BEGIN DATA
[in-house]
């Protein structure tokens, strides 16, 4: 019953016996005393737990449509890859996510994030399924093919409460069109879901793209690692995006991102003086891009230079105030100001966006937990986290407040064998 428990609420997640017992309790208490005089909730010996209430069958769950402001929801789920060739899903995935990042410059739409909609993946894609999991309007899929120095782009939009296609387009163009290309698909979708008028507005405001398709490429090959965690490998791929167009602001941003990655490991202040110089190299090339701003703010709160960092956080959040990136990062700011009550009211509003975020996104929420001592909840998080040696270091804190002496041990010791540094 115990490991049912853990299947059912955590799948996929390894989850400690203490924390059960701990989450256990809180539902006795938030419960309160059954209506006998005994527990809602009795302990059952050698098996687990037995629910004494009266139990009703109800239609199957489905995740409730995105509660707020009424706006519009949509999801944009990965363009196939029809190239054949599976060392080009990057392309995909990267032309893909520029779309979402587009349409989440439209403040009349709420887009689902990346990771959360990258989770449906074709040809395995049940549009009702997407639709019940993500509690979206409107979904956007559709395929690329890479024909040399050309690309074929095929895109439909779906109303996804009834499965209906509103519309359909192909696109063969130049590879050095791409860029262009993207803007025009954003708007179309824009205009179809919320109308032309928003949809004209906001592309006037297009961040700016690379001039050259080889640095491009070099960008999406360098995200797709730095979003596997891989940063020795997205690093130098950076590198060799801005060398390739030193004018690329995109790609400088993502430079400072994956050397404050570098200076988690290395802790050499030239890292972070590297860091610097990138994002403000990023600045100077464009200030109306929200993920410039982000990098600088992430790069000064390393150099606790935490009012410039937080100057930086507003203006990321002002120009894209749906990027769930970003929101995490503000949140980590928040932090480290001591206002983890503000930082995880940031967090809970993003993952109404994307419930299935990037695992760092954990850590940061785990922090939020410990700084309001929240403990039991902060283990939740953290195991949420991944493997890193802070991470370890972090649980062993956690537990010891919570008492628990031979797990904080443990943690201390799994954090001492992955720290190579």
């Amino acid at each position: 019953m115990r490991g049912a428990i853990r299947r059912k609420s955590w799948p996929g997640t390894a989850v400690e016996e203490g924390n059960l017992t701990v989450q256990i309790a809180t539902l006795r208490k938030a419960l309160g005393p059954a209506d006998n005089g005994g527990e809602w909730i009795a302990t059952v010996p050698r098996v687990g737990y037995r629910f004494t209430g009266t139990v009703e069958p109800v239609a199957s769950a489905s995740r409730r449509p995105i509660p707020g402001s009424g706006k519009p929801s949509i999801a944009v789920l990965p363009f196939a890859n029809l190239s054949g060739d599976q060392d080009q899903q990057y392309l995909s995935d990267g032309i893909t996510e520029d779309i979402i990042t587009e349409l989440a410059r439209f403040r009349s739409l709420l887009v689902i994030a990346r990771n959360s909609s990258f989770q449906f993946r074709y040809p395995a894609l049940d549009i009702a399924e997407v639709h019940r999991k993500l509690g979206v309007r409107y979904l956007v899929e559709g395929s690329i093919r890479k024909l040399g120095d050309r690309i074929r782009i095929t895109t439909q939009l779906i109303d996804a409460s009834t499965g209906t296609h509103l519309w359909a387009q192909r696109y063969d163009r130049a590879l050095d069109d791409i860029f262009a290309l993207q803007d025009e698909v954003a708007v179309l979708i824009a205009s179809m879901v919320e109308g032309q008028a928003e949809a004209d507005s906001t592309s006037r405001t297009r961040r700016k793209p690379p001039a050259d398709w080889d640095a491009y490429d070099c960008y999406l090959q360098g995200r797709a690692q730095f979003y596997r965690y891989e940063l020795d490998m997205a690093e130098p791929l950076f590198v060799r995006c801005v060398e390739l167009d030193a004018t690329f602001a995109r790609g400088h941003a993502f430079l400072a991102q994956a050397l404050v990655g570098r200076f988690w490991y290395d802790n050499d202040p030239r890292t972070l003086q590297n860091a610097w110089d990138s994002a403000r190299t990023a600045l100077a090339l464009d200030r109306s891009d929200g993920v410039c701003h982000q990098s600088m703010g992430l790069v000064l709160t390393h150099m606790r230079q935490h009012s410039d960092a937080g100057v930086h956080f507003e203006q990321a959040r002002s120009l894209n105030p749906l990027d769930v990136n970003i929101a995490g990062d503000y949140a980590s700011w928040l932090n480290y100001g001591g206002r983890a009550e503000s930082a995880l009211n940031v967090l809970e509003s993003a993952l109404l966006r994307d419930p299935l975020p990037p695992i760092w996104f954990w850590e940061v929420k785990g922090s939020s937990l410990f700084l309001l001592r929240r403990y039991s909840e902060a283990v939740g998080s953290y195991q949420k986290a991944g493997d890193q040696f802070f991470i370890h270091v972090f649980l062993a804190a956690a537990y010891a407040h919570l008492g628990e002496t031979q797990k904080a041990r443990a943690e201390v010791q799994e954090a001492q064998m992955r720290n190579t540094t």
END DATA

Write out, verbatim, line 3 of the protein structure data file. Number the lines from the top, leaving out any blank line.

């Amino acid at each position: 019953m115990r490991g049912a428990i853990r299947r059912k609420s955590w799948p996929g997640t390894a989850v400690e016996e203490g924390n059960l017992t701990v989450q256990i309790a809180t539902l006795r208490k938030a419960l309160g005393p059954a209506d006998n005089g005994g527990e809602w909730i009795a302990t059952v010996p050698r098996v687990g737990y037995r629910f004494t209430g009266t139990v009703e069958p109800v239609a199957s769950a489905s995740r409730r449509p995105i509660p707020g402001s009424g706006k519009p929801s949509i999801a944009v789920l990965p363009f196939a890859n029809l190239s054949g060739d599976q060392d080009q899903q990057y392309l995909s995935d990267g032309i893909t996510e520029d779309i979402i990042t587009e349409l989440a410059r439209f403040r009349s739409l709420l887009v689902i994030a990346r990771n959360s909609s990258f989770q449906f993946r074709y040809p395995a894609l049940d549009i009702a399924e997407v639709h019940r999991k993500l509690g979206v309007r409107y979904l956007v899929e559709g395929s690329i093919r890479k024909l040399g120095d050309r690309i074929r782009i095929t895109t439909q939009l779906i109303d996804a409460s009834t499965g209906t296609h509103l519309w359909a387009q192909r696109y063969d163009r130049a590879l050095d069109d791409i860029f262009a290309l993207q803007d025009e698909v954003a708007v179309l979708i824009a205009s179809m879901v919320e109308g032309q008028a928003e949809a004209d507005s906001t592309s006037r405001t297009r961040r700016k793209p690379p001039a050259d398709w080889d640095a491009y490429d070099c960008y999406l090959q360098g995200r797709a690692q730095f979003y596997r965690y891989e940063l020795d490998m997205a690093e130098p791929l950076f590198v060799r995006c801005v060398e390739l167009d030193a004018t690329f602001a995109r790609g400088h941003a993502f430079l400072a991102q994956a050397l404050v990655g570098r200076f988690w490991y290395d802790n050499d202040p030239r890292t972070l003086q590297n860091a610097w110089d990138s994002a403000r190299t990023a600045l100077a090339l464009d200030r109306s891009d929200g993920v410039c701003h982000q990098s600088m703010g992430l790069v000064l709160t390393h150099m606790r230079q935490h009012s410039d960092a937080g100057v930086h956080f507003e203006q990321a959040r002002s120009l894209n105030p749906l990027d769930v990136n970003i929101a995490g990062d503000y949140a980590s700011w928040l932090n480290y100001g001591g206002r983890a009550e503000s930082a995880l009211n940031v967090l809970e509003s993003a993952l109404l966006r994307d419930p299935l975020p990037p695992i760092w996104f954990w850590e940061v929420k785990g922090s939020s937990l410990f700084l309001l001592r929240r403990y039991s909840e902060a283990v939740g998080s953290y195991q949420k986290a991944g493997d890193q040696f802070f991470i370890h270091v972090f649980l062993a804190a956690a537990y010891a407040h919570l008492g628990e002496t031979q797990k904080a041990r443990a943690e201390v010791q799994e954090a001492q064998m992955r720290n190579t540094t």